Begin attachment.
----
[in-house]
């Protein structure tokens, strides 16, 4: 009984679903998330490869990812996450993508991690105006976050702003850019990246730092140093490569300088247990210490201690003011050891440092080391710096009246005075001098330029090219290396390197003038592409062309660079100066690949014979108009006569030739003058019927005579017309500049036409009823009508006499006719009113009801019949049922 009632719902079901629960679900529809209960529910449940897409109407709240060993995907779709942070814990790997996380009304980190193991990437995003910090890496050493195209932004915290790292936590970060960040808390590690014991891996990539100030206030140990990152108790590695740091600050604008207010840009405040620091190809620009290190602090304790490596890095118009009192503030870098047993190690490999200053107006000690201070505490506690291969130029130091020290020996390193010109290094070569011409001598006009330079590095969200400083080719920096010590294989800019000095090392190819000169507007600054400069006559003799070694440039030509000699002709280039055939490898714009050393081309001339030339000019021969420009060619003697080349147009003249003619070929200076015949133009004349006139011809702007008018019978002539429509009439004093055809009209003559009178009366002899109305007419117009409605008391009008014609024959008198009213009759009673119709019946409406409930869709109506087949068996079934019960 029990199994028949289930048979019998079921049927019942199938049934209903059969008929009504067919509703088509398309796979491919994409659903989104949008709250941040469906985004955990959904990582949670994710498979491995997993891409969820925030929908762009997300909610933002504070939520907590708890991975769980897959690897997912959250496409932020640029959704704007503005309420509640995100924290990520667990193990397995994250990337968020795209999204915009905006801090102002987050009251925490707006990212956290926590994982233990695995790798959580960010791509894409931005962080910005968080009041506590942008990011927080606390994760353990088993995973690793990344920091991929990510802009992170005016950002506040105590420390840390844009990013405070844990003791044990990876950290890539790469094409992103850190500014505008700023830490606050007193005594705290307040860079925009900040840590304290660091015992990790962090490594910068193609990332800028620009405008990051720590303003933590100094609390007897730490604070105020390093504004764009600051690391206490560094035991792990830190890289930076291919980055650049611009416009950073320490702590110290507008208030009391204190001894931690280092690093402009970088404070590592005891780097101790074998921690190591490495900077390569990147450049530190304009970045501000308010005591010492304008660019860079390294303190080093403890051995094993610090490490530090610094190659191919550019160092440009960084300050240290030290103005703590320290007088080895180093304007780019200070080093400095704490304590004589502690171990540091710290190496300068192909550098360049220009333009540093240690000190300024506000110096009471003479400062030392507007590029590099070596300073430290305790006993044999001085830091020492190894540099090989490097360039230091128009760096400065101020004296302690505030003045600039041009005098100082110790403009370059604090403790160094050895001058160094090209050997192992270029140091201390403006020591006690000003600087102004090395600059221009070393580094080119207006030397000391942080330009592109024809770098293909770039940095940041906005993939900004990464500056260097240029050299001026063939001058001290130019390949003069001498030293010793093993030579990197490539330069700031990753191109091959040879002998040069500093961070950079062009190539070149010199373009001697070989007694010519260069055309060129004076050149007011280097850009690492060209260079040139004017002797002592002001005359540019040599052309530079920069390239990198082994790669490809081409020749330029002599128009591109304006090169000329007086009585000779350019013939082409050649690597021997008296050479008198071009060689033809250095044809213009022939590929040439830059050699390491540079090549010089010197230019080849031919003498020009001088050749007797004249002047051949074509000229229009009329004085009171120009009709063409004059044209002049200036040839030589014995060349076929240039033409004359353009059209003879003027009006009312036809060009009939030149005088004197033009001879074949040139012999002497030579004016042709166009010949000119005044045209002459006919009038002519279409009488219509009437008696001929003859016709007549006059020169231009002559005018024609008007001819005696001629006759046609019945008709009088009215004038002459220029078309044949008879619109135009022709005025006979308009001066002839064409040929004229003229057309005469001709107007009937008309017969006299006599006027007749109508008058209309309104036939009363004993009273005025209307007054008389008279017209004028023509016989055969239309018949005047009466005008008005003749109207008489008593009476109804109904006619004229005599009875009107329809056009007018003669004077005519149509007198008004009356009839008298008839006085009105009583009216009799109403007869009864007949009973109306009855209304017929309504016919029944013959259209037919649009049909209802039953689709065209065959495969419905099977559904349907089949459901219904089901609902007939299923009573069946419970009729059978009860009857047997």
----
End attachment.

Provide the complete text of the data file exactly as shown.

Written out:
[in-house]
């Protein structure tokens, strides 16, 4: 009984679903998330490869990812996450993508991690105006976050702003850019990246730092140093490569300088247990210490201690003011050891440092080391710096009246005075001098330029090219290396390197003038592409062309660079100066690949014979108009006569030739003058019927005579017309500049036409009823009508006499006719009113009801019949049922 009632719902079901629960679900529809209960529910449940897409109407709240060993995907779709942070814990790997996380009304980190193991990437995003910090890496050493195209932004915290790292936590970060960040808390590690014991891996990539100030206030140990990152108790590695740091600050604008207010840009405040620091190809620009290190602090304790490596890095118009009192503030870098047993190690490999200053107006000690201070505490506690291969130029130091020290020996390193010109290094070569011409001598006009330079590095969200400083080719920096010590294989800019000095090392190819000169507007600054400069006559003799070694440039030509000699002709280039055939490898714009050393081309001339030339000019021969420009060619003697080349147009003249003619070929200076015949133009004349006139011809702007008018019978002539429509009439004093055809009209003559009178009366002899109305007419117009409605008391009008014609024959008198009213009759009673119709019946409406409930869709109506087949068996079934019960 029990199994028949289930048979019998079921049927019942199938049934209903059969008929009504067919509703088509398309796979491919994409659903989104949008709250941040469906985004955990959904990582949670994710498979491995997993891409969820925030929908762009997300909610933002504070939520907590708890991975769980897959690897997912959250496409932020640029959704704007503005309420509640995100924290990520667990193990397995994250990337968020795209999204915009905006801090102002987050009251925490707006990212956290926590994982233990695995790798959580960010791509894409931005962080910005968080009041506590942008990011927080606390994760353990088993995973690793990344920091991929990510802009992170005016950002506040105590420390840390844009990013405070844990003791044990990876950290890539790469094409992103850190500014505008700023830490606050007193005594705290307040860079925009900040840590304290660091015992990790962090490594910068193609990332800028620009405008990051720590303003933590100094609390007897730490604070105020390093504004764009600051690391206490560094035991792990830190890289930076291919980055650049611009416009950073320490702590110290507008208030009391204190001894931690280092690093402009970088404070590592005891780097101790074998921690190591490495900077390569990147450049530190304009970045501000308010005591010492304008660019860079390294303190080093403890051995094993610090490490530090610094190659191919550019160092440009960084300050240290030290103005703590320290007088080895180093304007780019200070080093400095704490304590004589502690171990540091710290190496300068192909550098360049220009333009540093240690000190300024506000110096009471003479400062030392507007590029590099070596300073430290305790006993044999001085830091020492190894540099090989490097360039230091128009760096400065101020004296302690505030003045600039041009005098100082110790403009370059604090403790160094050895001058160094090209050997192992270029140091201390403006020591006690000003600087102004090395600059221009070393580094080119207006030397000391942080330009592109024809770098293909770039940095940041906005993939900004990464500056260097240029050299001026063939001058001290130019390949003069001498030293010793093993030579990197490539330069700031990753191109091959040879002998040069500093961070950079062009190539070149010199373009001697070989007694010519260069055309060129004076050149007011280097850009690492060209260079040139004017002797002592002001005359540019040599052309530079920069390239990198082994790669490809081409020749330029002599128009591109304006090169000329007086009585000779350019013939082409050649690597021997008296050479008198071009060689033809250095044809213009022939590929040439830059050699390491540079090549010089010197230019080849031919003498020009001088050749007797004249002047051949074509000229229009009329004085009171120009009709063409004059044209002049200036040839030589014995060349076929240039033409004359353009059209003879003027009006009312036809060009009939030149005088004197033009001879074949040139012999002497030579004016042709166009010949000119005044045209002459006919009038002519279409009488219509009437008696001929003859016709007549006059020169231009002559005018024609008007001819005696001629006759046609019945008709009088009215004038002459220029078309044949008879619109135009022709005025006979308009001066002839064409040929004229003229057309005469001709107007009937008309017969006299006599006027007749109508008058209309309104036939009363004993009273005025209307007054008389008279017209004028023509016989055969239309018949005047009466005008008005003749109207008489008593009476109804109904006619004229005599009875009107329809056009007018003669004077005519149509007198008004009356009839008298008839006085009105009583009216009799109403007869009864007949009973109306009855209304017929309504016919029944013959259209037919649009049909209802039953689709065209065959495969419905099977559904349907089949459901219904089901609902007939299923009573069946419970009729059978009860009857047997």